The Windows Event Log is an automatic service functions as soon as the system starts up. Users can view the system’s application or system logs, while only administrators can access security logs. By default, the security logging process is turned off. This should be activated by the administrator to make sure that security logs are available.
Several logs must be monitored in the Windows Operating Systems. Some of these log types are:
- Application logs – events logged by applications in the system
- Security logs – records of valid/invalid log-on attempts and events that relate to resource use, such as the creation, opening, or deletion of files or similar objects. This log is customizable.
- System logs – contain system data on component events, such as driver or hardware issues
- File replication service logs – records of File Replication service events
Each log has different log sub-classes, such as errors, information, warnings, failure audits, and success audits. On a busy system or network, third-party automation tools may be necessary. Log files contain numerous hours logged and huge amount of megabytes rendering it reasonably impossible to monitor all logs in all networked computers (using limited resources).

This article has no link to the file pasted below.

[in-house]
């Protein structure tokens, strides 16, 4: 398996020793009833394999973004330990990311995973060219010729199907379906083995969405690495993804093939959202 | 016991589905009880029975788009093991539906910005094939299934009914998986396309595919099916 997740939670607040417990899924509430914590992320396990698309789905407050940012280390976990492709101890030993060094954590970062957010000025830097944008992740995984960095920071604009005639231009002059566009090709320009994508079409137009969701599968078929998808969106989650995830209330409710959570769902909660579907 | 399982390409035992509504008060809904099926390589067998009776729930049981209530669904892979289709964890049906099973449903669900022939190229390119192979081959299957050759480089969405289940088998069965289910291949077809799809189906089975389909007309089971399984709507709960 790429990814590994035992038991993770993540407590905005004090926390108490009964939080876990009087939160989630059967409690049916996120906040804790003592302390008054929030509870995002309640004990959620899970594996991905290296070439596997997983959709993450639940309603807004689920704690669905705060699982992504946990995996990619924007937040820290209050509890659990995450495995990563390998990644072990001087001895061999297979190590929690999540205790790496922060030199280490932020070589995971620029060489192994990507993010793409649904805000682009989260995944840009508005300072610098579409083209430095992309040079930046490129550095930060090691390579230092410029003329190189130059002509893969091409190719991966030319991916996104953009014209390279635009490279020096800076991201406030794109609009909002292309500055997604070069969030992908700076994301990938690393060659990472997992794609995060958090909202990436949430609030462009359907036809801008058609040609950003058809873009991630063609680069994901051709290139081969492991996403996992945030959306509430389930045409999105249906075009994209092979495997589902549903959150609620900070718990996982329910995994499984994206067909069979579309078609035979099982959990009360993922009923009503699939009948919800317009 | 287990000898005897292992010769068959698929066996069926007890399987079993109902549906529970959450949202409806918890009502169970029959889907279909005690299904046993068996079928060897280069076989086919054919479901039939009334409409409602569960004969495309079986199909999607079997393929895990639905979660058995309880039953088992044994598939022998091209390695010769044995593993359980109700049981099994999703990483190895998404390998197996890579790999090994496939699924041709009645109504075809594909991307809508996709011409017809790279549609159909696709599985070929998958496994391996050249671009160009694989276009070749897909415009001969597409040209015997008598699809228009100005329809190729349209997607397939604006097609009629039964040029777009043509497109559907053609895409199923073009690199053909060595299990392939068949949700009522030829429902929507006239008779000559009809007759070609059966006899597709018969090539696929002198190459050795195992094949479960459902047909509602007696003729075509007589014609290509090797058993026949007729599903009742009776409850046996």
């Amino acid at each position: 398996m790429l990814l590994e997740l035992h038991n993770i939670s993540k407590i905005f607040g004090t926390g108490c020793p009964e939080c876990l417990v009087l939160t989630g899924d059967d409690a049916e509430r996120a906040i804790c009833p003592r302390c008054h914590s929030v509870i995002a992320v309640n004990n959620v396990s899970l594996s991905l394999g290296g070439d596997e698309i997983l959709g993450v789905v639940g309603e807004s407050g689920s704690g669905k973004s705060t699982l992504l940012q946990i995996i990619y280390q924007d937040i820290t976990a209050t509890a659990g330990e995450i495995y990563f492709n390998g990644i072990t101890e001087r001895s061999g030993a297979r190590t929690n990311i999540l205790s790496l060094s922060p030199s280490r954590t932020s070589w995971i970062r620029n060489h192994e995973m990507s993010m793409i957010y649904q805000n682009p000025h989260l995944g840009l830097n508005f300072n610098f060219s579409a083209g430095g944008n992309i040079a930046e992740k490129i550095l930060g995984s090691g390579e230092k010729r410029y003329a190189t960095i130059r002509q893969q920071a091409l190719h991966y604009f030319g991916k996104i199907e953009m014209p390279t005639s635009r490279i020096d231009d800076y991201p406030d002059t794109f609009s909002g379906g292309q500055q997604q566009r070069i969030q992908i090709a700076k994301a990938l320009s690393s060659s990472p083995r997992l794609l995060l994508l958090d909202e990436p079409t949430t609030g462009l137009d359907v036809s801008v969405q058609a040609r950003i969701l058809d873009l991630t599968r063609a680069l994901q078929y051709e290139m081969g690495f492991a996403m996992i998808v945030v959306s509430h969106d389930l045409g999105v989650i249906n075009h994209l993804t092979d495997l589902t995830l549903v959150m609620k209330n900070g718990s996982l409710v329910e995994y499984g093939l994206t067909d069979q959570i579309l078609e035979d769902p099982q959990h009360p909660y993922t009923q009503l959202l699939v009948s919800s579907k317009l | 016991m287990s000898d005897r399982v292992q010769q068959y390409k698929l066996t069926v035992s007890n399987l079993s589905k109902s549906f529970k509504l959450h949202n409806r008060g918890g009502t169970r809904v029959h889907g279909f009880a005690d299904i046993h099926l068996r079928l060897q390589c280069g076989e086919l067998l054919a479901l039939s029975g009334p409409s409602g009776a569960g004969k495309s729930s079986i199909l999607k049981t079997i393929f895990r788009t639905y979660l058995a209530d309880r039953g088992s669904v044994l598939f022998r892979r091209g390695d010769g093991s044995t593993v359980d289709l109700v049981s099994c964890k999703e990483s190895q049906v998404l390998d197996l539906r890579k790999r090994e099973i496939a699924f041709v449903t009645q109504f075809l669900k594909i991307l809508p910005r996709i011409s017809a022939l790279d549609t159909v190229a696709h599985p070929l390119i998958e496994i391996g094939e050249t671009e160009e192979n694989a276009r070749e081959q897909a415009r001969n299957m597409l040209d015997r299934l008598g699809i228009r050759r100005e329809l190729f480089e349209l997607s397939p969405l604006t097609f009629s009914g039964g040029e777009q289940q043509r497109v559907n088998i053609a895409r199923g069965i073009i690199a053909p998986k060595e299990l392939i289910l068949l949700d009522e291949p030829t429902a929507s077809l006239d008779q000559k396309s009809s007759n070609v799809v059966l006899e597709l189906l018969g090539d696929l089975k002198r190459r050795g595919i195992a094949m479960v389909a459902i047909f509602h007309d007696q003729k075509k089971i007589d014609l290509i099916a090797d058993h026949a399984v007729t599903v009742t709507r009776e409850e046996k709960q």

Logging is a function that is relatively underused in most Windows networks. It is often used in emergencies to resolve events that were not pre-empted. Applications that consolidate log data are available. Furthermore, “intelligent” applications are recommended. These applications amass the logs and remove them from the remote client machines (to prevent clutter) and store them in an accessible manner for the inspection of security professionals.
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